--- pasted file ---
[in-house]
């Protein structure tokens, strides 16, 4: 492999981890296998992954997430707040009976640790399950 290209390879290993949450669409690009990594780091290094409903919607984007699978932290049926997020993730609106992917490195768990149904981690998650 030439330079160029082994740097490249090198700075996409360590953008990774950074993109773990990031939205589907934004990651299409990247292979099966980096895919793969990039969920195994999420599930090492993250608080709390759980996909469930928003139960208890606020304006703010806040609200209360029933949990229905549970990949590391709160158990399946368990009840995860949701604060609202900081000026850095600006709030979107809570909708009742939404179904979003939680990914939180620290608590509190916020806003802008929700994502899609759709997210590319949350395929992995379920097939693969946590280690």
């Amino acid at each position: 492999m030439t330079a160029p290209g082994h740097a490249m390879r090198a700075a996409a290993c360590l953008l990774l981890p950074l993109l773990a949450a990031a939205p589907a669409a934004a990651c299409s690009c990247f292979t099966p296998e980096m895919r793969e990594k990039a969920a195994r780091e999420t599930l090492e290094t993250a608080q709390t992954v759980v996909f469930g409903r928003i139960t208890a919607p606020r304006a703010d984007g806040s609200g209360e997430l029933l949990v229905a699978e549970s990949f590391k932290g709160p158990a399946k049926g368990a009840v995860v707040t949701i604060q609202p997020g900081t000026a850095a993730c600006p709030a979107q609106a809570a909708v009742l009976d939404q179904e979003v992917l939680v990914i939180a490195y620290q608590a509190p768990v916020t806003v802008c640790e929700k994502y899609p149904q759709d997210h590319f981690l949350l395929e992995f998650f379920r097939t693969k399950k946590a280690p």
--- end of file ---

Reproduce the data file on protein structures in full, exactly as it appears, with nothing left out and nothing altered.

[in-house]
């Protein structure tokens, strides 16, 4: 492999981890296998992954997430707040009976640790399950 290209390879290993949450669409690009990594780091290094409903919607984007699978932290049926997020993730609106992917490195768990149904981690998650 030439330079160029082994740097490249090198700075996409360590953008990774950074993109773990990031939205589907934004990651299409990247292979099966980096895919793969990039969920195994999420599930090492993250608080709390759980996909469930928003139960208890606020304006703010806040609200209360029933949990229905549970990949590391709160158990399946368990009840995860949701604060609202900081000026850095600006709030979107809570909708009742939404179904979003939680990914939180620290608590509190916020806003802008929700994502899609759709997210590319949350395929992995379920097939693969946590280690």
């Amino acid at each position: 492999m030439t330079a160029p290209g082994h740097a490249m390879r090198a700075a996409a290993c360590l953008l990774l981890p950074l993109l773990a949450a990031a939205p589907a669409a934004a990651c299409s690009c990247f292979t099966p296998e980096m895919r793969e990594k990039a969920a195994r780091e999420t599930l090492e290094t993250a608080q709390t992954v759980v996909f469930g409903r928003i139960t208890a919607p606020r304006a703010d984007g806040s609200g209360e997430l029933l949990v229905a699978e549970s990949f590391k932290g709160p158990a399946k049926g368990a009840v995860v707040t949701i604060q609202p997020g900081t000026a850095a993730c600006p709030a979107q609106a809570a909708v009742l009976d939404q179904e979003v992917l939680v990914i939180a490195y620290q608590a509190p768990v916020t806003v802008c640790e929700k994502y899609p149904q759709d997210h590319f981690l949350l395929e992995f998650f379920r097939t693969k399950k946590a280690p």